Published: Wed, October 24, 2018
Global | By Enrique Rogers

Migrant caravan swells to 5,000, resumes advance toward US

Migrant caravan swells to 5,000, resumes advance toward US

Hundreds of Mexican police thwarted that effort to breach the Mexican border - an action praised by President Donald Trump, who has labeled the migrants a threat to U.S. security and said he would call out the U.S. military should the migrants make it to the U.S. -Mexico border area.

The day before, the Mexican authorities opened the border to women and children who were then taken to a shelter in the city of Tapachula, about 40km from Ciudad Hidalgo, Mexico.

Children of Central American migrants, part of a caravan trying to reach the USA, wait with their parents to apply for asylum in Mexico at a checkpoint in Ciudad Hidalgo, Mexico, October 20, 2018.

President Trump claims that solving the border crisis is "far more important" than new developments with global trade deals, including the revamp of the 24-year-old North American Free Trade Agreement (NAFTA), which has now been dubbed the United States-Mexico-Canada Agreement (USMCA) in its rebirth.

Early Thursday he tweeted: "I must, in the strongest of terms, ask Mexico to stop this onslaught - and if unable to do so I will call up the U.S. Military and CLOSE OUR SOUTHERN BORDER!"

He predicted that, like the caravan in April, Mexico will respond with measures like granting asylum to some migrants who qualify while deporting others who don't, perhaps not eliminating the caravan entirely but significantly reducing its size before it reaches the US border.

Hundreds of migrants have reportedly applied for refugee status in Mexico in Ciudad Hidalgo.

Thousands of Honduran migrants hoping to reach the USA stretched out on rain-soaked sidewalks, benches and public plazas in the southern Mexico city of Tapachula, worn down by another day's march under a blazing sun.

Jose Ramon Rodriguez, 45, a construction worker from El Progreso, sat on the Guatemalan end of the bridge late on Friday with his head hanging low, his 9-year-old son tucked against him.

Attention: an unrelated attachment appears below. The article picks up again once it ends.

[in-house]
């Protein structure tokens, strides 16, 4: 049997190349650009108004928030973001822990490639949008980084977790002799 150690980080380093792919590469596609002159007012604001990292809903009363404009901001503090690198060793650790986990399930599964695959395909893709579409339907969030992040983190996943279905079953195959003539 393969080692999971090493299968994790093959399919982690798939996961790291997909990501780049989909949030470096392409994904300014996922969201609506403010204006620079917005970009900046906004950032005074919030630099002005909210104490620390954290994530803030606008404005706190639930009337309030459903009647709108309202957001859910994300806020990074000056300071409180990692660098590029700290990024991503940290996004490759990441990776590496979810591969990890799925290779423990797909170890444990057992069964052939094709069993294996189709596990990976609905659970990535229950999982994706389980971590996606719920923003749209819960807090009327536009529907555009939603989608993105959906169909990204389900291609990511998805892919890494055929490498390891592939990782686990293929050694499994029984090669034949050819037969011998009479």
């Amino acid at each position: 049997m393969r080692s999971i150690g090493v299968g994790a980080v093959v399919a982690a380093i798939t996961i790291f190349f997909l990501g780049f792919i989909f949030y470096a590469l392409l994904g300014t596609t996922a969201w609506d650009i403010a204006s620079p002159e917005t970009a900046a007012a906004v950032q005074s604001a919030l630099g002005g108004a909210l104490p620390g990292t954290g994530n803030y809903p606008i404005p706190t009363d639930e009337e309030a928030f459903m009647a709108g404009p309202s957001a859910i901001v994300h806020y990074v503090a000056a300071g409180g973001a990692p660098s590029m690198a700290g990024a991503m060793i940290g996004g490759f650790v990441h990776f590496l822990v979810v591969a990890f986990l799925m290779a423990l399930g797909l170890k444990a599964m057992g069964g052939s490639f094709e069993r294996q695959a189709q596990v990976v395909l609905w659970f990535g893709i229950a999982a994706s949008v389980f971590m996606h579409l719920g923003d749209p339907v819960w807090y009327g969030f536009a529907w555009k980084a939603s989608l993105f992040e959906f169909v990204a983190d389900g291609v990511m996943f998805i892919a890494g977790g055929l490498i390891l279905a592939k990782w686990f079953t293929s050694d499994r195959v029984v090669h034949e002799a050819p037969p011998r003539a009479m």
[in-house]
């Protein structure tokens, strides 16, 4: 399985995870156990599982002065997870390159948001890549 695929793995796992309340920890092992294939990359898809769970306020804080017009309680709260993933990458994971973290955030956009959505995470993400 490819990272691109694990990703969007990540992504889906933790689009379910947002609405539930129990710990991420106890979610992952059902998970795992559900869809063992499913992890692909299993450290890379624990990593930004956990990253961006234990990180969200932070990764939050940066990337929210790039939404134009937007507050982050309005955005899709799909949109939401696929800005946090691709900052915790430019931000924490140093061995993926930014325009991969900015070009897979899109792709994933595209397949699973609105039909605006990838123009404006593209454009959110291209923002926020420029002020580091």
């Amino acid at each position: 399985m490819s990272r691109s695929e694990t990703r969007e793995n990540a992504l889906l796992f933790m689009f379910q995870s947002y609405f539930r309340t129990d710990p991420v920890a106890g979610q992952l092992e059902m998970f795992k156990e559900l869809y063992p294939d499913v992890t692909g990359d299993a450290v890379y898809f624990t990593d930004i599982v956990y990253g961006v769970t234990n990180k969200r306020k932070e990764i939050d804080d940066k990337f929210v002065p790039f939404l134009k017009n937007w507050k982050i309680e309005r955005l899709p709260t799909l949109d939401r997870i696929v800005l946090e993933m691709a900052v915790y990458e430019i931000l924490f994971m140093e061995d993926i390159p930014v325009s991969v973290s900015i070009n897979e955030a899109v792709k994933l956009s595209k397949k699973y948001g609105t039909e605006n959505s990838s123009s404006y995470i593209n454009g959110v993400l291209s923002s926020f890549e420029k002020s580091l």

"We are one group", he said.

A business administration graduate, Lopez said she couldn't find work back home and hopes to reach the United States, but would stay in Mexico if she could find employment here.

Dozens of Mexican police in riot gear fired tear gas to force them to retreat into no-man's land after being attacked with stones.

Pompeo said he and Videgaray spoke of the importance of stopping the caravan before it reaches the US border.

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An additional statement from the Mexican government said there were 2,200 migrants remaining on the bridge connecting Guatemala and Mexico, and about 900 tried to cross into Mexico illegally.

Jesus Valdivia, of Tuxtla Chico, Mexico, was one of the many who pulled his pickup truck over to let 10 or even 20 migrants hop in at a time, sometimes causing vehicles' springs to groan under the weight.

Numerous migrants temporarily broke through barriers on a bridge which crosses the river border between Guatemala and Mexico.

Some 2,000 Honduran migrants were already back home after giving up on continuing to Mexico, Guatemala's President Jimmy Morales said at midday press conference in Guatemala City alongside his Honduran counterpart, President Juan Orlando Hernandez.

Some migrants at the Suchiate River border crossing, seized with uncertainty about their next moves, questioned whether so many had turned back.

Some 3,000 Central American migrants prepared to cross into Mexico from Guatemala on Friday with hopes of eventually arriving to the United States.

An unidentified police officer told Reuters there were no orders to block the caravan.

"Our dream is to build solidarity bridges among peoples and turn down border walls imposed by greed", they said.

The caravan left San Pedro Sula in northern Honduras more than a week ago.

While other caravans have generally withered as they have progressed north, this one has grown, perhaps in part as a result of all the media attention it has received.

In another tweet, he said the migrants would not be allowed into the United States.

But Jose Porfirio Orellana, a 47-year-old farmer from Yoro province in Honduras, said he has his sights set on the United States due to woeful economic conditions in his country. They were not detained by the authorities upon crossing the border.

Mr. Trump, who has for days now blasted Democrats and the United States' immigration laws over the caravan, also warned, without citing evidence, that "unknown Middle Easterners" and "criminals" are mixed into the caravan of people heading towards the United States' southern border.

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